Table_1_The Financial Impact of Genetic Diseases in a Pediatric Accountable Care Organization.DOCX (25.85 kB)
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Table_1_The Financial Impact of Genetic Diseases in a Pediatric Accountable Care Organization.DOCX

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posted on 2020-02-28, 12:23 authored by Katherine E. Miller, Richard Hoyt, Steve Rust, Rachel Doerschuk, Yungui Huang, Simon M. Lin

Background: Previous studies revealed patients with genetic disease have more frequent and longer hospitalizations and therefore higher healthcare costs. To understand the financial impact of genetic disease on a pediatric accountable care organization (ACO), we analyzed medical claims from 2014 provided by Partners for Kids, an ACO in partnership with Nationwide Children's Hospital (NCH; Columbus, OH, USA).

Methods: Study population included insurance claims from 258,399 children. We assigned patients to four different categories (1-A, 1-B, 2, & 3) based on the strength of genetic basis of disease.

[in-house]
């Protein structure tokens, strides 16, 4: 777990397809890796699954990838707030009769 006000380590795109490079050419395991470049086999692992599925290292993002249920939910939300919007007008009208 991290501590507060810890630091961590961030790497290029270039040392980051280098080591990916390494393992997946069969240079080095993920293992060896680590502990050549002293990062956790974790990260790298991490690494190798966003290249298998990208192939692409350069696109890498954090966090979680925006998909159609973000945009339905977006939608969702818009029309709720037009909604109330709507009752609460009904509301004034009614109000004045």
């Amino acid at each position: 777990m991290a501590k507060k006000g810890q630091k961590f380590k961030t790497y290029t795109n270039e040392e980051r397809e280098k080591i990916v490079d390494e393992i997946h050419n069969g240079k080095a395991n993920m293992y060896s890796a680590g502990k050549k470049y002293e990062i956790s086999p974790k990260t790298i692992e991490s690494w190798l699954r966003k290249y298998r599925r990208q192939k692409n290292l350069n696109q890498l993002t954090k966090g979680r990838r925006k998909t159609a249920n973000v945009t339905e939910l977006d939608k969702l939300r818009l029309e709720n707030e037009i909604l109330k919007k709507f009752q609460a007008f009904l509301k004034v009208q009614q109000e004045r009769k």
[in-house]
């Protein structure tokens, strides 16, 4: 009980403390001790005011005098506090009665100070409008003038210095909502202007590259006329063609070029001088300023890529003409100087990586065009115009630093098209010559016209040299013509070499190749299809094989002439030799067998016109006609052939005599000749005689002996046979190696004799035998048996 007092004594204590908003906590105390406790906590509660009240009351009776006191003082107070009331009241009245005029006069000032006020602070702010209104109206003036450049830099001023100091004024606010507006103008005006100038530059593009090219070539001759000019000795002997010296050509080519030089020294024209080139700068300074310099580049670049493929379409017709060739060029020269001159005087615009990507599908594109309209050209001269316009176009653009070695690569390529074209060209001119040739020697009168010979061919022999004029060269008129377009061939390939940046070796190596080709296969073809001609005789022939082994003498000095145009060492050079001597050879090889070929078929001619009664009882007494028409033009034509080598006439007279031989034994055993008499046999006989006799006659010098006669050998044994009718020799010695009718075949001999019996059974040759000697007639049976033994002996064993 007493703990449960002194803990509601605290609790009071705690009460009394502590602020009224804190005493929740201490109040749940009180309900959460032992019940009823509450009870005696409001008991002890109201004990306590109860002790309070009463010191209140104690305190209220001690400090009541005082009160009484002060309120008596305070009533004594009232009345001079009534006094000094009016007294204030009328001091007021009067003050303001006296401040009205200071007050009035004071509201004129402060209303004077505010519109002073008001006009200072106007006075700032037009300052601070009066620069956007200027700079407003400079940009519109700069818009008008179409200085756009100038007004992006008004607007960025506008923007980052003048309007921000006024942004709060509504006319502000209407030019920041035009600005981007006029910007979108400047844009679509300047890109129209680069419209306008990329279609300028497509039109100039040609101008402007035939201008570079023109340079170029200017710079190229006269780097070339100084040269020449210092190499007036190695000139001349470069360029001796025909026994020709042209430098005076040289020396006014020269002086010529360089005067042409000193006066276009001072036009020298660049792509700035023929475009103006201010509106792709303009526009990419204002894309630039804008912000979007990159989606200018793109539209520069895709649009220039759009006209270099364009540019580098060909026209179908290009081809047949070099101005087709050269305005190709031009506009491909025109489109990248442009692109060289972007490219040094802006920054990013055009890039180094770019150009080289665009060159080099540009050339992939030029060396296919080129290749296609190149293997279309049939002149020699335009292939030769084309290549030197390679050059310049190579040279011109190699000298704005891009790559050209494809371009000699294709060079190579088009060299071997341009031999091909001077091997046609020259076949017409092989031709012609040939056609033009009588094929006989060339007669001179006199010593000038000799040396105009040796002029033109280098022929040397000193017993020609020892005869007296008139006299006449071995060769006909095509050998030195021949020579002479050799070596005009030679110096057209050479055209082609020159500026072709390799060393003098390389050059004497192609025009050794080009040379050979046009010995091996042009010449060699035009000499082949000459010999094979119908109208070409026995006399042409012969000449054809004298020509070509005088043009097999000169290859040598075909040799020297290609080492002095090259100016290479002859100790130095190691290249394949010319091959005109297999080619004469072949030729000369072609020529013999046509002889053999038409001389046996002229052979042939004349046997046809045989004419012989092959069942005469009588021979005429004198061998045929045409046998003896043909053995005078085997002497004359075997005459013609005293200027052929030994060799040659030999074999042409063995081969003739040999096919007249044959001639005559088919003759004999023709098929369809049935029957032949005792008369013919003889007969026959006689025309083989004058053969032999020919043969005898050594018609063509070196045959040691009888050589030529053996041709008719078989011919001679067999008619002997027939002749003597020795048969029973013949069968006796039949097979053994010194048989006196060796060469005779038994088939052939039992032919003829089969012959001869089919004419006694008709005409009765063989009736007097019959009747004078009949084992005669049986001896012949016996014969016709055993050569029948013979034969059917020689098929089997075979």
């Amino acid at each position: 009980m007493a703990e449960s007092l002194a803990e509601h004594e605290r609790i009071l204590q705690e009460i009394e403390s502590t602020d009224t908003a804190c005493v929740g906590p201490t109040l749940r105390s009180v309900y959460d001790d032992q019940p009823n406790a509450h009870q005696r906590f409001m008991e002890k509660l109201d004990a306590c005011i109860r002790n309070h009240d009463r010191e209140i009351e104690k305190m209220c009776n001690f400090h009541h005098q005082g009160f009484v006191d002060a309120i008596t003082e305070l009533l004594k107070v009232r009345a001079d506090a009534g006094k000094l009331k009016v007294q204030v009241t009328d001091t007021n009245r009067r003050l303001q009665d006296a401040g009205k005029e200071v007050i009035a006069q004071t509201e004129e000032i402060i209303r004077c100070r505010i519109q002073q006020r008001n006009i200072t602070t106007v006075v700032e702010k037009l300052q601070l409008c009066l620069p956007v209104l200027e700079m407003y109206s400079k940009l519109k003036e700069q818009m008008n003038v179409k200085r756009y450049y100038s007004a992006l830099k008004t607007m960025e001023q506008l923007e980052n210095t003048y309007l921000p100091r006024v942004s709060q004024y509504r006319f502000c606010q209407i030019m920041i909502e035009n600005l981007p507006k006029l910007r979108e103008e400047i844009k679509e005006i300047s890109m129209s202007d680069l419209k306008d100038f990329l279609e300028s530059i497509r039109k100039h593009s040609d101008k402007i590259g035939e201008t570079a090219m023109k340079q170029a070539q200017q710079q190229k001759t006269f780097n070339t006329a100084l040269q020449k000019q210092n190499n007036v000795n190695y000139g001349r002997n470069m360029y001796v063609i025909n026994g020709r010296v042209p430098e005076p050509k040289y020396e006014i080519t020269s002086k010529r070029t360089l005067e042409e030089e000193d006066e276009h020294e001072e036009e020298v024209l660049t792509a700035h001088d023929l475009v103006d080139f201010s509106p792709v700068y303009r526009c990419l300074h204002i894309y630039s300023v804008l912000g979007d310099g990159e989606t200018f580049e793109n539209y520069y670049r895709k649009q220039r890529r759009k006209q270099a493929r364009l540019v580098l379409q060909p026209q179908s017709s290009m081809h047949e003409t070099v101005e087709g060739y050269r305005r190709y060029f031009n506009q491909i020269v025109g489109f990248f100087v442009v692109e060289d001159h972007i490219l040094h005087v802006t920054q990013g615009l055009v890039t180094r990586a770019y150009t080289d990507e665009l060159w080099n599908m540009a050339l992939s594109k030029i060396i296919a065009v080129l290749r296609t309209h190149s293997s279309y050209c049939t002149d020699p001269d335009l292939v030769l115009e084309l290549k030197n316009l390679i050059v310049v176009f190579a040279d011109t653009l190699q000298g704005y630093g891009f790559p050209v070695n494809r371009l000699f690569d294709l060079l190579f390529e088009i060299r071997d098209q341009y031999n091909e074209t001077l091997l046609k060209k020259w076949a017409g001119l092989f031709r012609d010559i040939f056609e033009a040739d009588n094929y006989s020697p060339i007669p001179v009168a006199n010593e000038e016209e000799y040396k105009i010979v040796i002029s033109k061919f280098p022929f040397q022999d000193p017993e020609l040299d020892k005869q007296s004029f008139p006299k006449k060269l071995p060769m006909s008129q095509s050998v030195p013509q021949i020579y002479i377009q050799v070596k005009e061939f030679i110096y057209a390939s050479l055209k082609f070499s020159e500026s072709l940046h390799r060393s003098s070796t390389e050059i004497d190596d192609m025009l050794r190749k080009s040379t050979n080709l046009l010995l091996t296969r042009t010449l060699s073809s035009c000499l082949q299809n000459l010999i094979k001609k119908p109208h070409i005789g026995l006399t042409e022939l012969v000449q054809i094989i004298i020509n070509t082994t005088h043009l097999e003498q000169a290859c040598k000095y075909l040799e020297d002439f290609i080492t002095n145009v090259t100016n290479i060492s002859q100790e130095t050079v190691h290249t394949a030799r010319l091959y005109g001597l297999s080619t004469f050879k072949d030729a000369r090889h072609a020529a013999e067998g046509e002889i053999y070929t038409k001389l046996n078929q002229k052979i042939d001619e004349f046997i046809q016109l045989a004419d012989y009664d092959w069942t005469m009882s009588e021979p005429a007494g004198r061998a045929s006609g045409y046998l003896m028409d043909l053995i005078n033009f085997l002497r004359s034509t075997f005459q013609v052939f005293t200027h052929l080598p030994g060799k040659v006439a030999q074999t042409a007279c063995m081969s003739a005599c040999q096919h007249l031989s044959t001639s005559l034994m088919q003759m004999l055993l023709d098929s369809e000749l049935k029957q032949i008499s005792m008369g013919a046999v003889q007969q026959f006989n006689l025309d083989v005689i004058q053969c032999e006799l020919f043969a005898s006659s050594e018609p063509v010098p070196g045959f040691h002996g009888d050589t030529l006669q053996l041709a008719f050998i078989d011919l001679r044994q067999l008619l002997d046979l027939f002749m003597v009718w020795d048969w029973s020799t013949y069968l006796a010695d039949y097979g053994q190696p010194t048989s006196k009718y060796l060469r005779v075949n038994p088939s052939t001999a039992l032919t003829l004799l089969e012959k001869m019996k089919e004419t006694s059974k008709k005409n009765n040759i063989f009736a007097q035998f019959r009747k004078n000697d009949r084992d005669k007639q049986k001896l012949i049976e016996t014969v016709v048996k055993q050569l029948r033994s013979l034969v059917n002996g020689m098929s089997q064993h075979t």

Results: We identified 22.7% of patients as category 1A or 1B- having a disease with a “strong genetic basis” (e.g., single gene diseases, chromosomal abnormalities). Total ACO paid claims in 2014 were $379M, of which $161M (42.5%) was attributed to category 1 patients. Furthermore, we identified 23.3% of patients as category 2- having a disease with a suspected genetic component or predisposition (e.g., asthma, type 1 diabetes)- whom accounted for an additional 28.6% of 2014 costs. Category 1 patients were more likely to experience at least one hospitalization compared to category 3 patients- those without genetic disease [odds ratio [OR] = 4.12; 95% confidence interval [CI] = 3.86–4.39; p < 0.0001]. Overall, category 1 patients experienced nearly five times the number of inpatient (IP) admissions and twice the number of outpatient (OP) visits compared to category 3 patients (p < 0.0001).

Conclusion: Nearly half (42.5%) of healthcare paid claims cost in 2014 for this study population were accounted for by patients with single-gene diseases or chromosomal abnormalities. These findings precede and support a need for an ACO to plan for effective healthcare strategies and capitation models for children with genetic disease.